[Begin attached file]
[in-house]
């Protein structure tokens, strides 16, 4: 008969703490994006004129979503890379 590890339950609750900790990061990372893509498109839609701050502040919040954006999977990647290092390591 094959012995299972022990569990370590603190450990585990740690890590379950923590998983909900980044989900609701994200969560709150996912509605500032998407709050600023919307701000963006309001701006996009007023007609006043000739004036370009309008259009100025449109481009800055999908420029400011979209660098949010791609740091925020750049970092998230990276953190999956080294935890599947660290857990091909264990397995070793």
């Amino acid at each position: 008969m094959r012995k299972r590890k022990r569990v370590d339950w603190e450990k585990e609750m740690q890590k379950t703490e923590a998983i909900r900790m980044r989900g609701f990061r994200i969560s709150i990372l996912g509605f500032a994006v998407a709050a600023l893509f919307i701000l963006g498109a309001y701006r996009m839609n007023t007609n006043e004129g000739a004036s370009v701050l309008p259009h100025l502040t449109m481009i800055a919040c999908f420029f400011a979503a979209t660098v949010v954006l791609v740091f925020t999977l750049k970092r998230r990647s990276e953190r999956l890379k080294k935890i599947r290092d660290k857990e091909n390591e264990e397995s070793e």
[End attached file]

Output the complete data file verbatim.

[in-house]
């Protein structure tokens, strides 16, 4: 008969703490994006004129979503890379 590890339950609750900790990061990372893509498109839609701050502040919040954006999977990647290092390591 094959012995299972022990569990370590603190450990585990740690890590379950923590998983909900980044989900609701994200969560709150996912509605500032998407709050600023919307701000963006309001701006996009007023007609006043000739004036370009309008259009100025449109481009800055999908420029400011979209660098949010791609740091925020750049970092998230990276953190999956080294935890599947660290857990091909264990397995070793």
């Amino acid at each position: 008969m094959r012995k299972r590890k022990r569990v370590d339950w603190e450990k585990e609750m740690q890590k379950t703490e923590a998983i909900r900790m980044r989900g609701f990061r994200i969560s709150i990372l996912g509605f500032a994006v998407a709050a600023l893509f919307i701000l963006g498109a309001y701006r996009m839609n007023t007609n006043e004129g000739a004036s370009v701050l309008p259009h100025l502040t449109m481009i800055a919040c999908f420029f400011a979503a979209t660098v949010v954006l791609v740091f925020t999977l750049k970092r998230r990647s990276e953190r999956l890379k080294k935890i599947r290092d660290k857990e091909n390591e264990e397995s070793e």